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Translate to innovate August 14th, 2014 by

During a recent workshop on fact sheet and video script writing in Egypt, I read an interesting article on Alexandria, which for centuries was a granary for the Mediterranean (Casali, 2014). Alexander the Great made his name by building a vast empire between 334 and 324 BC. Military power and intelligence were keys to forging an empire that covered Greece, North Africa, Turkey and the Near East all the way to Pakistan. Alexander was a student of Aristotle, who would send his students to various places, and incorporated their observations into his works.  So the young Alexander also realised that progress in a society depends on knowledge and innovation. Apart from collecting gold, precious stones and other wealth from the countries he conquered, his servants collected or copied any manuscript they could find. The way Alexander made the manuscripts accessible was less orthodox: he imprisoned a small army of translators to render the books from various foreign languages into Greek. This allowed the Greeks to innovate based on the knowledge acquired in other cultures.

Eventually the sun set on the Greek empire, and even on Greek learning. But during the Middle Ages the Spanish Arabs collected Greek manuscripts and translated Aristotle and other classics to Arabic. The Arabs had a large library in Córdoba, Spain, with 200,000 books. After the Catholic Spaniards re-conquered Spain from the Moors, ending in 1491, European scholars got interested in the books the Muslims left behind. The European scholars teamed up with the citizens of Córdoba (many of whom still spoke Arabic after the Moors departed) to translate the classical manuscripts into Latin. Those Latin versions were then the basis of translations into European vernacular languages. If not for all that translation, Aristotle’s knowledge would have been lost.

In several societies the need to invest in language skills has been key to survival. In West Africa, the Hausa traders and the Peulh nomads who herd their cattle over thousands of miles speak several languages out of necessity.  In parts of the Amazon where there are many small ethnic groups, native Amazonians often speak six or seven languages. The Roma in India travel across the country and learn all the regional languages. More recently, rural migration has been another force that has changed communities and influenced language skills. In Benin and Togo, I visited small villages where up to five different languages were spoken, with farmers often mastering the languages of other ethnic groups. Rural migration often enriches local societies with new ideas and agricultural technologies from elsewhere. Oxford historian Felipe Fernández-Armesto says much the same thing in his comparative study of world civilizations; the ones with the most contact with others were the most technically innovative.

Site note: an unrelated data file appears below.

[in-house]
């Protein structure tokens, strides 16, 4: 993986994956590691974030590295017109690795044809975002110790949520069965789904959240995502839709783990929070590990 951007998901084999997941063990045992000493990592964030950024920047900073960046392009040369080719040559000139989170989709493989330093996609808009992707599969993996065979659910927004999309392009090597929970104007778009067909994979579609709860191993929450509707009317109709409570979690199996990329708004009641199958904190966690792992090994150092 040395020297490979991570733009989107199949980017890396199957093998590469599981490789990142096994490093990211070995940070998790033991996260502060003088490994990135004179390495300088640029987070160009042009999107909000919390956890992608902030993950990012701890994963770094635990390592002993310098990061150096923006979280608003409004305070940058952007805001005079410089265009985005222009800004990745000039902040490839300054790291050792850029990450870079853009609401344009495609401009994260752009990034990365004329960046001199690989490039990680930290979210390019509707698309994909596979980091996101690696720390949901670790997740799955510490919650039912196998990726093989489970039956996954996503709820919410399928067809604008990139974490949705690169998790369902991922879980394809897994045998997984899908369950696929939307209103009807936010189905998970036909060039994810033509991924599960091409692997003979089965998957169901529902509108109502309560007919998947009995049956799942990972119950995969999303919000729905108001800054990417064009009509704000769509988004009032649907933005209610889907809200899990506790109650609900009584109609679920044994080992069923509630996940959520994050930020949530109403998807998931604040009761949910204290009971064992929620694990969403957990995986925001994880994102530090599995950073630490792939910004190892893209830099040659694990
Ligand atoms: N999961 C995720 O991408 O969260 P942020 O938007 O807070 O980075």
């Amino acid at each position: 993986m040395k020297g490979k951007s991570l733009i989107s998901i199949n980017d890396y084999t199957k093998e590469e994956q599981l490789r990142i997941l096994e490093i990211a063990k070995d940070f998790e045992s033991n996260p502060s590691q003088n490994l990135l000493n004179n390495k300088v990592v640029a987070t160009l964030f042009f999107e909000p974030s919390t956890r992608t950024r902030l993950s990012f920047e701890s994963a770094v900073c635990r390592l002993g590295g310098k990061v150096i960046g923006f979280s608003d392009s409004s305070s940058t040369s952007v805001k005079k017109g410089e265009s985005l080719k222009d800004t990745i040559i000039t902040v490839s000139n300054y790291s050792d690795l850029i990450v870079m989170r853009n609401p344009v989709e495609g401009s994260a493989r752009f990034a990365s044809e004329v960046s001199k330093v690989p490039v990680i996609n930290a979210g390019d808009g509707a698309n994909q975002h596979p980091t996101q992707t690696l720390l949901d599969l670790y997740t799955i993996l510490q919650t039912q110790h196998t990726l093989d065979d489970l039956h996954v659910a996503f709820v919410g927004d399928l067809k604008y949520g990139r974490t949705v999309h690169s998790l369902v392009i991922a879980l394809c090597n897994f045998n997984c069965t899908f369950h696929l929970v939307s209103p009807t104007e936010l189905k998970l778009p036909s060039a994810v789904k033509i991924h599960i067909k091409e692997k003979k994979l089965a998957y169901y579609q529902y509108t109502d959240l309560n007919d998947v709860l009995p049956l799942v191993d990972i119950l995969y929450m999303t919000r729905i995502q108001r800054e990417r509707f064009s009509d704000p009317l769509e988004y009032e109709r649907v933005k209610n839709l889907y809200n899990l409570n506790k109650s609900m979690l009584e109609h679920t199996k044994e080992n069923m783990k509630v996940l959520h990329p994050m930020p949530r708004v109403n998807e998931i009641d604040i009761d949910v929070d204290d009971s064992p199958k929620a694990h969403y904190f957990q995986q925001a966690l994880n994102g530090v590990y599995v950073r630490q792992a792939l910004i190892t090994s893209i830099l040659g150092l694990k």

People across the world like to speak, sing and listen to others in their own language. This is equally true for farmers. The international NGO Access Agriculture has established a network of over 200 people in developing countries to translate and record voices in local languages and edit these onto available training videos. Farmers like seeing videos featuring smallholders from other countries, solving agricultural problems that are common to many different peoples. The rapidly evolving communication technologies have enabled this. More than two thousand years after the Greeks established their world famous library in Alexandria, farmers are now able to innovate by learning from farmers in other cultures, whose words have been translated and filmed on video (see www.accessagriculture.org for farmer-to-farmer videos in over 50 languages). Translation is key to helping people innovate by taking inspiration from other cultures.

 

Thanks to my colleague and blogger Jeff Bentley for his contributions.

For further reading:

Casali, D. 2014. Alexandrie, capital du monde. Égypte : Pourquoi elle nous fascine. L’Express Grand Format No. 7, 42-43.

Fernández-Armesto, Felipe 2000 Civilizations. London: Macmillan Publishers. 636 pp.

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